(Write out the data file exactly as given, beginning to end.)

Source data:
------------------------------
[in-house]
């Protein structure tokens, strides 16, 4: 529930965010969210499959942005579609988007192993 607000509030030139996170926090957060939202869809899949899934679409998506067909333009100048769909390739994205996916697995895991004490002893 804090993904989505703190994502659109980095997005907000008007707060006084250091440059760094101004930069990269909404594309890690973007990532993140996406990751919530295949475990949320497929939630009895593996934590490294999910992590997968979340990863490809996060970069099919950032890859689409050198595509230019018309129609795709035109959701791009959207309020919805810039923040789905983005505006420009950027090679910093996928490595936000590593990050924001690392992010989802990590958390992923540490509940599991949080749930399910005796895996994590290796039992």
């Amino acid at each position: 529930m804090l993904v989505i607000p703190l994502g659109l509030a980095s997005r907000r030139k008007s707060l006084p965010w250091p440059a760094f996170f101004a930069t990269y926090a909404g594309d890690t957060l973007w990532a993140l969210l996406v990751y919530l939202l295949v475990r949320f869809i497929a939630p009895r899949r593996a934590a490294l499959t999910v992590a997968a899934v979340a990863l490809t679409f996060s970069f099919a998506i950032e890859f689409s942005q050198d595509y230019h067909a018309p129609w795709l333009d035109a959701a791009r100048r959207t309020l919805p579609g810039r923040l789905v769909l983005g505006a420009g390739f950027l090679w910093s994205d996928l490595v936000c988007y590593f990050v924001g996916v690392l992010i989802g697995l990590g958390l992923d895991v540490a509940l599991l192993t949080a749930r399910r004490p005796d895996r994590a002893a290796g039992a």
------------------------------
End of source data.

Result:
[in-house]
């Protein structure tokens, strides 16, 4: 529930965010969210499959942005579609988007192993 607000509030030139996170926090957060939202869809899949899934679409998506067909333009100048769909390739994205996916697995895991004490002893 804090993904989505703190994502659109980095997005907000008007707060006084250091440059760094101004930069990269909404594309890690973007990532993140996406990751919530295949475990949320497929939630009895593996934590490294999910992590997968979340990863490809996060970069099919950032890859689409050198595509230019018309129609795709035109959701791009959207309020919805810039923040789905983005505006420009950027090679910093996928490595936000590593990050924001690392992010989802990590958390992923540490509940599991949080749930399910005796895996994590290796039992």
């Amino acid at each position: 529930m804090l993904v989505i607000p703190l994502g659109l509030a980095s997005r907000r030139k008007s707060l006084p965010w250091p440059a760094f996170f101004a930069t990269y926090a909404g594309d890690t957060l973007w990532a993140l969210l996406v990751y919530l939202l295949v475990r949320f869809i497929a939630p009895r899949r593996a934590a490294l499959t999910v992590a997968a899934v979340a990863l490809t679409f996060s970069f099919a998506i950032e890859f689409s942005q050198d595509y230019h067909a018309p129609w795709l333009d035109a959701a791009r100048r959207t309020l919805p579609g810039r923040l789905v769909l983005g505006a420009g390739f950027l090679w910093s994205d996928l490595v936000c988007y590593f990050v924001g996916v690392l992010i989802g697995l990590g958390l992923d895991v540490a509940l599991l192993t949080a749930r399910r004490p005796d895996r994590a002893a290796g039992a």